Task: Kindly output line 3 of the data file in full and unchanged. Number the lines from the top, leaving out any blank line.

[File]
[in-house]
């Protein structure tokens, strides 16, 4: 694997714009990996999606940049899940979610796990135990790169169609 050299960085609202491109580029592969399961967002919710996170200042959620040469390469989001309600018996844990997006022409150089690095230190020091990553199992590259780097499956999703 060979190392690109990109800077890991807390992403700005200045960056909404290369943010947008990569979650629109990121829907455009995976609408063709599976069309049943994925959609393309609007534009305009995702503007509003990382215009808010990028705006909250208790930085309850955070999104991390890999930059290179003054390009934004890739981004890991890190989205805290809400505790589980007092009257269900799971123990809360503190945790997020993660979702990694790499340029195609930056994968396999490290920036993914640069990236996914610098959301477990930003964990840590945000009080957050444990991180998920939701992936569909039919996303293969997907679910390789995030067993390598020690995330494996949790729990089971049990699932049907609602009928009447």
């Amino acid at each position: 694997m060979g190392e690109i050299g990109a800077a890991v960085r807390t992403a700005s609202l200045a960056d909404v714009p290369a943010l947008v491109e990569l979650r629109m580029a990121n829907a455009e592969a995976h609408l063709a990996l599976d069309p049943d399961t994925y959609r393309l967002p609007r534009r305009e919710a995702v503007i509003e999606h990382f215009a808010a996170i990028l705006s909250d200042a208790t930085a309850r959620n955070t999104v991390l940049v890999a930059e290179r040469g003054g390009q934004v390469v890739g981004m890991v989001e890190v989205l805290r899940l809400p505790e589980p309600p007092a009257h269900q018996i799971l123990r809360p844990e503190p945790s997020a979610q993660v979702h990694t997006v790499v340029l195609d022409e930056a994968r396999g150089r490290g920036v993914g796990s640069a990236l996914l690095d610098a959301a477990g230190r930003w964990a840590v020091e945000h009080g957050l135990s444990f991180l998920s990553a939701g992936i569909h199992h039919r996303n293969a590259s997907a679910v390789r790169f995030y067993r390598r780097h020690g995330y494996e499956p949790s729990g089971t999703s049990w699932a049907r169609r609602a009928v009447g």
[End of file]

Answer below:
């Amino acid at each position: 694997m060979g190392e690109i050299g990109a800077a890991v960085r807390t992403a700005s609202l200045a960056d909404v714009p290369a943010l947008v491109e990569l979650r629109m580029a990121n829907a455009e592969a995976h609408l063709a990996l599976d069309p049943d399961t994925y959609r393309l967002p609007r534009r305009e919710a995702v503007i509003e999606h990382f215009a808010a996170i990028l705006s909250d200042a208790t930085a309850r959620n955070t999104v991390l940049v890999a930059e290179r040469g003054g390009q934004v390469v890739g981004m890991v989001e890190v989205l805290r899940l809400p505790e589980p309600p007092a009257h269900q018996i799971l123990r809360p844990e503190p945790s997020a979610q993660v979702h990694t997006v790499v340029l195609d022409e930056a994968r396999g150089r490290g920036v993914g796990s640069a990236l996914l690095d610098a959301a477990g230190r930003w964990a840590v020091e945000h009080g957050l135990s444990f991180l998920s990553a939701g992936i569909h199992h039919r996303n293969a590259s997907a679910v390789r790169f995030y067993r390598r780097h020690g995330y494996e499956p949790s729990g089971t999703s049990w699932a049907r169609r609602a009928v009447g």